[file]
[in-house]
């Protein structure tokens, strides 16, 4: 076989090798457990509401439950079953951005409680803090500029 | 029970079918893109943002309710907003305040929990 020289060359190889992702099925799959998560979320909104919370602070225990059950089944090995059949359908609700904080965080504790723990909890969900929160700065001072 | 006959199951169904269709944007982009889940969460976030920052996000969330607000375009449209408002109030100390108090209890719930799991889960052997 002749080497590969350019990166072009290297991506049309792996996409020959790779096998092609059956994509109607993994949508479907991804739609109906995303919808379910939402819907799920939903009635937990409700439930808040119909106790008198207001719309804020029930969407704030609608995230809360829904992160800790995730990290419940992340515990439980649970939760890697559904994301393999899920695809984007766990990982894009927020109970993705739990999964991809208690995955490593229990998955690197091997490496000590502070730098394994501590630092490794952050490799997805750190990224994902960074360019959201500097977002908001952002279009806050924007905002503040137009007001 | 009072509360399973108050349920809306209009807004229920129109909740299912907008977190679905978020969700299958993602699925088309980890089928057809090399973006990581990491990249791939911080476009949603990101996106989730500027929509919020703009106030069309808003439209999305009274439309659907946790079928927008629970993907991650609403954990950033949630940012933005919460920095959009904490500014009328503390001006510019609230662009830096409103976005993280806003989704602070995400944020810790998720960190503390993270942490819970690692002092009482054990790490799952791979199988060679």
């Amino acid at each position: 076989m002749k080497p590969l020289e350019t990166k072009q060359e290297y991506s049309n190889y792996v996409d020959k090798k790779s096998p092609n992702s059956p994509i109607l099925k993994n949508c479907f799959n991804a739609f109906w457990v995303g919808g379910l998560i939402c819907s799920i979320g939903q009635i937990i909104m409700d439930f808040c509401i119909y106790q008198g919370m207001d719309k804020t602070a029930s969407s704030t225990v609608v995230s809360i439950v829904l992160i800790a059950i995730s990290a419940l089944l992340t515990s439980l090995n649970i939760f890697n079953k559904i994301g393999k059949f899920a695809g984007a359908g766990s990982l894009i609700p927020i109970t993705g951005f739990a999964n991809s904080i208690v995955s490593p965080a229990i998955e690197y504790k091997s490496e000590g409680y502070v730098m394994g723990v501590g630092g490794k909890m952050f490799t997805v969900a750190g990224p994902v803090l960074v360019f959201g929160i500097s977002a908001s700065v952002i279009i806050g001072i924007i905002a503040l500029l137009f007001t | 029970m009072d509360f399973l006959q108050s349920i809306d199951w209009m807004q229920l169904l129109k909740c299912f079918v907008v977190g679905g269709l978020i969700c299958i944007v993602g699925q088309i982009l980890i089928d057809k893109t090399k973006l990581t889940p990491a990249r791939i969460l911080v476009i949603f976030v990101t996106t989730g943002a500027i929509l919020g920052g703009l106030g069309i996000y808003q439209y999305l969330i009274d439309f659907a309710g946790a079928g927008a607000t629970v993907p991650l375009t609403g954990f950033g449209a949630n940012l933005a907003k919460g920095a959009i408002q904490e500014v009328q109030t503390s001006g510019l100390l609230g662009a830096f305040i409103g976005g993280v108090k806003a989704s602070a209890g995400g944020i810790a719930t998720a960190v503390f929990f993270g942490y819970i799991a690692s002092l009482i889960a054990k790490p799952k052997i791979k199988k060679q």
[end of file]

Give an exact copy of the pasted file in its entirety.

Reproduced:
[in-house]
């Protein structure tokens, strides 16, 4: 076989090798457990509401439950079953951005409680803090500029 | 029970079918893109943002309710907003305040929990 020289060359190889992702099925799959998560979320909104919370602070225990059950089944090995059949359908609700904080965080504790723990909890969900929160700065001072 | 006959199951169904269709944007982009889940969460976030920052996000969330607000375009449209408002109030100390108090209890719930799991889960052997 002749080497590969350019990166072009290297991506049309792996996409020959790779096998092609059956994509109607993994949508479907991804739609109906995303919808379910939402819907799920939903009635937990409700439930808040119909106790008198207001719309804020029930969407704030609608995230809360829904992160800790995730990290419940992340515990439980649970939760890697559904994301393999899920695809984007766990990982894009927020109970993705739990999964991809208690995955490593229990998955690197091997490496000590502070730098394994501590630092490794952050490799997805750190990224994902960074360019959201500097977002908001952002279009806050924007905002503040137009007001 | 009072509360399973108050349920809306209009807004229920129109909740299912907008977190679905978020969700299958993602699925088309980890089928057809090399973006990581990491990249791939911080476009949603990101996106989730500027929509919020703009106030069309808003439209999305009274439309659907946790079928927008629970993907991650609403954990950033949630940012933005919460920095959009904490500014009328503390001006510019609230662009830096409103976005993280806003989704602070995400944020810790998720960190503390993270942490819970690692002092009482054990790490799952791979199988060679």
């Amino acid at each position: 076989m002749k080497p590969l020289e350019t990166k072009q060359e290297y991506s049309n190889y792996v996409d020959k090798k790779s096998p092609n992702s059956p994509i109607l099925k993994n949508c479907f799959n991804a739609f109906w457990v995303g919808g379910l998560i939402c819907s799920i979320g939903q009635i937990i909104m409700d439930f808040c509401i119909y106790q008198g919370m207001d719309k804020t602070a029930s969407s704030t225990v609608v995230s809360i439950v829904l992160i800790a059950i995730s990290a419940l089944l992340t515990s439980l090995n649970i939760f890697n079953k559904i994301g393999k059949f899920a695809g984007a359908g766990s990982l894009i609700p927020i109970t993705g951005f739990a999964n991809s904080i208690v995955s490593p965080a229990i998955e690197y504790k091997s490496e000590g409680y502070v730098m394994g723990v501590g630092g490794k909890m952050f490799t997805v969900a750190g990224p994902v803090l960074v360019f959201g929160i500097s977002a908001s700065v952002i279009i806050g001072i924007i905002a503040l500029l137009f007001t | 029970m009072d509360f399973l006959q108050s349920i809306d199951w209009m807004q229920l169904l129109k909740c299912f079918v907008v977190g679905g269709l978020i969700c299958i944007v993602g699925q088309i982009l980890i089928d057809k893109t090399k973006l990581t889940p990491a990249r791939i969460l911080v476009i949603f976030v990101t996106t989730g943002a500027i929509l919020g920052g703009l106030g069309i996000y808003q439209y999305l969330i009274d439309f659907a309710g946790a079928g927008a607000t629970v993907p991650l375009t609403g954990f950033g449209a949630n940012l933005a907003k919460g920095a959009i408002q904490e500014v009328q109030t503390s001006g510019l100390l609230g662009a830096f305040i409103g976005g993280v108090k806003a989704s602070a209890g995400g944020i810790a719930t998720a960190v503390f929990f993270g942490y819970i799991a690692s002092l009482i889960a054990k790490p799952k052997i791979k199988k060679q």